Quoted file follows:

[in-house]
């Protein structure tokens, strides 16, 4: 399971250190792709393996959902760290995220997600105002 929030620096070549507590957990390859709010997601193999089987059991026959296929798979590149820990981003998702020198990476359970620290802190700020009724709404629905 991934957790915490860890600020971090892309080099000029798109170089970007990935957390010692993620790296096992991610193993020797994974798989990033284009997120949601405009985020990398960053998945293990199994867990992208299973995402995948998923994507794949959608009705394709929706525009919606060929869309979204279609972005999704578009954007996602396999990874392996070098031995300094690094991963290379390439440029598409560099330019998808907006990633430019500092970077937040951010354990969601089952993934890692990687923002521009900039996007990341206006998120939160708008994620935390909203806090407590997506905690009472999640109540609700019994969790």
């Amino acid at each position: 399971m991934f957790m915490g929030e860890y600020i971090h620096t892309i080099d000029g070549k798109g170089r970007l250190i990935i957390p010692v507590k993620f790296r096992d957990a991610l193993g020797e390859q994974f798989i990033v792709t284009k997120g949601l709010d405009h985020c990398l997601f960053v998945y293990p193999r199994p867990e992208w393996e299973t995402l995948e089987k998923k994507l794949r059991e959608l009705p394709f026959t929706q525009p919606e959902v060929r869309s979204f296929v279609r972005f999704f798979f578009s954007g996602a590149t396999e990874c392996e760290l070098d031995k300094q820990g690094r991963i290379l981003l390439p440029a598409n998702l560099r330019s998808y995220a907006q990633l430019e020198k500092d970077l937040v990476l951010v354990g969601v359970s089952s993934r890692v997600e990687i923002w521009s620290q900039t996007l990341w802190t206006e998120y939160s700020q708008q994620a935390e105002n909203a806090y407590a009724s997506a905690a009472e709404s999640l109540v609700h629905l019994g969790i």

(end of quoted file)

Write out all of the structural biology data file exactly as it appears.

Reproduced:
[in-house]
């Protein structure tokens, strides 16, 4: 399971250190792709393996959902760290995220997600105002 929030620096070549507590957990390859709010997601193999089987059991026959296929798979590149820990981003998702020198990476359970620290802190700020009724709404629905 991934957790915490860890600020971090892309080099000029798109170089970007990935957390010692993620790296096992991610193993020797994974798989990033284009997120949601405009985020990398960053998945293990199994867990992208299973995402995948998923994507794949959608009705394709929706525009919606060929869309979204279609972005999704578009954007996602396999990874392996070098031995300094690094991963290379390439440029598409560099330019998808907006990633430019500092970077937040951010354990969601089952993934890692990687923002521009900039996007990341206006998120939160708008994620935390909203806090407590997506905690009472999640109540609700019994969790």
């Amino acid at each position: 399971m991934f957790m915490g929030e860890y600020i971090h620096t892309i080099d000029g070549k798109g170089r970007l250190i990935i957390p010692v507590k993620f790296r096992d957990a991610l193993g020797e390859q994974f798989i990033v792709t284009k997120g949601l709010d405009h985020c990398l997601f960053v998945y293990p193999r199994p867990e992208w393996e299973t995402l995948e089987k998923k994507l794949r059991e959608l009705p394709f026959t929706q525009p919606e959902v060929r869309s979204f296929v279609r972005f999704f798979f578009s954007g996602a590149t396999e990874c392996e760290l070098d031995k300094q820990g690094r991963i290379l981003l390439p440029a598409n998702l560099r330019s998808y995220a907006q990633l430019e020198k500092d970077l937040v990476l951010v354990g969601v359970s089952s993934r890692v997600e990687i923002w521009s620290q900039t996007l990341w802190t206006e998120y939160s700020q708008q994620a935390e105002n909203a806090y407590a009724s997506a905690a009472e709404s999640l109540v609700h629905l019994g969790i």